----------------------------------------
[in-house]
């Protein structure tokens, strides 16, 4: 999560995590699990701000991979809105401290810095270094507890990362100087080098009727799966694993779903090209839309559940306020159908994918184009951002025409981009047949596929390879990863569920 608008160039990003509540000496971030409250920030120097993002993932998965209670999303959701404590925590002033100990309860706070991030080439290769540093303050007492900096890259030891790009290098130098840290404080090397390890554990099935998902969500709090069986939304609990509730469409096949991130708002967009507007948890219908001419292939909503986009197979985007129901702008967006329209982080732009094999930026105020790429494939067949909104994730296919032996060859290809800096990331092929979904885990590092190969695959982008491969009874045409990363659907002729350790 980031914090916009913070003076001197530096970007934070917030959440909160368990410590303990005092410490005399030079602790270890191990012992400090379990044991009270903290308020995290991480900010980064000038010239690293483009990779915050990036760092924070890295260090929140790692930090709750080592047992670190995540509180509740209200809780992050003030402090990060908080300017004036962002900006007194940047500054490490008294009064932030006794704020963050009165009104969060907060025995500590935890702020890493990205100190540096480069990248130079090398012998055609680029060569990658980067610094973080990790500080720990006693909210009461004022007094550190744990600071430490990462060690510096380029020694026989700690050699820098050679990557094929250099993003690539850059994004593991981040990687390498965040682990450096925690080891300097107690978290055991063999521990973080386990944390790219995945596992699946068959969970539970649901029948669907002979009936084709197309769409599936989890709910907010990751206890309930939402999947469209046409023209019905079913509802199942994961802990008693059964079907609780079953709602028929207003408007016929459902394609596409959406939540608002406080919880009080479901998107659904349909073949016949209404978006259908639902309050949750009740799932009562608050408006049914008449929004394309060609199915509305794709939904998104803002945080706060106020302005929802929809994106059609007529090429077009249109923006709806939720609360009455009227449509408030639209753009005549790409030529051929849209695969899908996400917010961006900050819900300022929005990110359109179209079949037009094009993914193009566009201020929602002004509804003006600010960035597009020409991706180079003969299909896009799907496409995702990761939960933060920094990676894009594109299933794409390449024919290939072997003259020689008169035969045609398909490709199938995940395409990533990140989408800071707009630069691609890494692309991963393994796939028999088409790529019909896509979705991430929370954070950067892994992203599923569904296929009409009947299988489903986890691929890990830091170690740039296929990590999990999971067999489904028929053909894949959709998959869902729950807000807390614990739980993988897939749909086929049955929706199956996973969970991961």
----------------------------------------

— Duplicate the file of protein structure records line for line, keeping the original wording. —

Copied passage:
[in-house]
């Protein structure tokens, strides 16, 4: 999560995590699990701000991979809105401290810095270094507890990362100087080098009727799966694993779903090209839309559940306020159908994918184009951002025409981009047949596929390879990863569920 608008160039990003509540000496971030409250920030120097993002993932998965209670999303959701404590925590002033100990309860706070991030080439290769540093303050007492900096890259030891790009290098130098840290404080090397390890554990099935998902969500709090069986939304609990509730469409096949991130708002967009507007948890219908001419292939909503986009197979985007129901702008967006329209982080732009094999930026105020790429494939067949909104994730296919032996060859290809800096990331092929979904885990590092190969695959982008491969009874045409990363659907002729350790 980031914090916009913070003076001197530096970007934070917030959440909160368990410590303990005092410490005399030079602790270890191990012992400090379990044991009270903290308020995290991480900010980064000038010239690293483009990779915050990036760092924070890295260090929140790692930090709750080592047992670190995540509180509740209200809780992050003030402090990060908080300017004036962002900006007194940047500054490490008294009064932030006794704020963050009165009104969060907060025995500590935890702020890493990205100190540096480069990248130079090398012998055609680029060569990658980067610094973080990790500080720990006693909210009461004022007094550190744990600071430490990462060690510096380029020694026989700690050699820098050679990557094929250099993003690539850059994004593991981040990687390498965040682990450096925690080891300097107690978290055991063999521990973080386990944390790219995945596992699946068959969970539970649901029948669907002979009936084709197309769409599936989890709910907010990751206890309930939402999947469209046409023209019905079913509802199942994961802990008693059964079907609780079953709602028929207003408007016929459902394609596409959406939540608002406080919880009080479901998107659904349909073949016949209404978006259908639902309050949750009740799932009562608050408006049914008449929004394309060609199915509305794709939904998104803002945080706060106020302005929802929809994106059609007529090429077009249109923006709806939720609360009455009227449509408030639209753009005549790409030529051929849209695969899908996400917010961006900050819900300022929005990110359109179209079949037009094009993914193009566009201020929602002004509804003006600010960035597009020409991706180079003969299909896009799907496409995702990761939960933060920094990676894009594109299933794409390449024919290939072997003259020689008169035969045609398909490709199938995940395409990533990140989408800071707009630069691609890494692309991963393994796939028999088409790529019909896509979705991430929370954070950067892994992203599923569904296929009409009947299988489903986890691929890990830091170690740039296929990590999990999971067999489904028929053909894949959709998959869902729950807000807390614990739980993988897939749909086929049955929706199956996973969970991961």